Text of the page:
Demolition to Begin on Four Mile Run Bridge

A ceremonial swinging of sledgehammers kicked off the demolition of an old bridge over Four Mile Run this morning.

The bridge, located between Potomac Avenue and Route 1 near Potomac Yard, was used by trains until the late 1980s when the railroad was decommissioned. It has since sat out of use, overgrown with vegetation.

Rep. Jim Moran (D-Va.), County Board Vice Chair Jay Fisette and Alexandria Mayor William Euille were at the bridge Monday morning, sledgehammers in hand, to announce the start of demolition, which will get fully underway in two weeks. The demolition is expected to be completed by April.

The bridge is being taken down to create open space above Four Mile Run, which environmental officials from both jurisdictions say will allow the stream to grow vegetation and develop a healthier ecology. Moran recalled a large flood in the 1970s, after which the local governments decided to pour in concrete. The concrete mitigated flood impacts but wound up damaging the stream’s ecosystem, Moran said.

“The vegetation serves its purpose if you allow it to grow,” Moran said, “and this does.”

The Pulte Group, which owns the Potomac Yards development adjacent to Four Mile Run, will fund the $3.5 million demolition and the stabilization of the stream banks. After the demolition, Alexandria and Arlington will jointly fund a new, urban-style park on another unused bridge, adjacent to Potomac Avenue.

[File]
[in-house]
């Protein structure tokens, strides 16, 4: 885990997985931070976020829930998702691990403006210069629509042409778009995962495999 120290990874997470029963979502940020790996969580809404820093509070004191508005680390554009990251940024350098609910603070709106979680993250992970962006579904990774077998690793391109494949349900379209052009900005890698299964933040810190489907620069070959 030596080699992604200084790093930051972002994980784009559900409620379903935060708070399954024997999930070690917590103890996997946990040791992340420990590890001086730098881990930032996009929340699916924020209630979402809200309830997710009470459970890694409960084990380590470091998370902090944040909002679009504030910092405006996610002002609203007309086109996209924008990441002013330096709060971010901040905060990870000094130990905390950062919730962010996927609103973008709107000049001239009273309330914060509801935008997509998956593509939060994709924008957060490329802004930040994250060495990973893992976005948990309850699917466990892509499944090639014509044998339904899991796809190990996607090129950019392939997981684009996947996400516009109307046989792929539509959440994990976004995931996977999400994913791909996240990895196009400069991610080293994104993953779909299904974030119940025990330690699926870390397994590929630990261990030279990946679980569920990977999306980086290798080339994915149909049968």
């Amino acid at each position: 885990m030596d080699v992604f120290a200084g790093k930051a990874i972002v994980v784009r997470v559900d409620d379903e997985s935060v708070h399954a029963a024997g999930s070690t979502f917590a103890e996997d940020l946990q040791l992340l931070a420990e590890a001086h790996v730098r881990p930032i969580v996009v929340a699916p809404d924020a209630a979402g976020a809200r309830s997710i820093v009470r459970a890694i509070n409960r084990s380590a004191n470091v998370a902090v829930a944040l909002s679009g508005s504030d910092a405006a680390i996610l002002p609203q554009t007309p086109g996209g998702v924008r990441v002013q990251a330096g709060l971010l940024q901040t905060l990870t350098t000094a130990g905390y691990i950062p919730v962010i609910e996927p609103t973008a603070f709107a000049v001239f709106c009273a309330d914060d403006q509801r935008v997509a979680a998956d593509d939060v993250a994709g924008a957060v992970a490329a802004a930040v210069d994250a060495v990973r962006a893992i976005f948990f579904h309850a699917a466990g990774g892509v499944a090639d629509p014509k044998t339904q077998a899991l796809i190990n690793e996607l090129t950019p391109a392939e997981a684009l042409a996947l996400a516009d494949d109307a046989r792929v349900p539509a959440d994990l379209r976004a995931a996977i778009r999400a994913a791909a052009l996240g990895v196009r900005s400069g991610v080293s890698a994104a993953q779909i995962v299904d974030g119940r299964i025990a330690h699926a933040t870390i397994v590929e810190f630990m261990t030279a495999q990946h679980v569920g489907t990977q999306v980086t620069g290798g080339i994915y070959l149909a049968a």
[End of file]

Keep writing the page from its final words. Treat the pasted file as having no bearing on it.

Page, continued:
The plan to transform the area started in 2006 when both jurisdictions passed the Four Mile Run Restoration Master Plan, and has been helmed by the Arlington/Alexandria Four Mile Run Redesign Task Force.

“We finally are seeing these plans come to fruition,” Moran said. “We’ve been waiting 25 years for a ribbon cutting here, and now we’ve got a sledgehammer smashing.”

The government officials in attendance and executives from the Pulte Group took up the hammers at a corner of the bridge that still had some cement exposed. Most only lightly tapped the bridge a couple of times, but Moran whacked away harder and harder until he broke off a piece of the concrete, then broke into a huge grin.

Moran was not alone in his good mood, as the culmination of a half-dozen years of planning had Euille cracking jokes.

“Just because the bridge is gone doesn’t mean Arlington and Alexandria residents can’t go to and fro,” he said. “Now everyone just needs to learn how to swim.”

While the thought of taking down a bridge would cause many to think a future with fewer connections between the city and the county is coming, Fisette and others argued an aesthetically and environmentally enhanced Four Mile Run would bring the jurisdictions closer together.

“This stream will become a connection, not a divider,” Fisette said. “The demolition of this bridge is not going backward, it’s going forward.”

A number of active, existing bridges over Four Mile Run will remain after the demolition, including bridges carrying traffic on the GW Parkway, Potomac Avenue, Route 1, freight and passenger heavy rail, Metro, and a bike trail.

Rendering via the Northern Virginia Regional Commission

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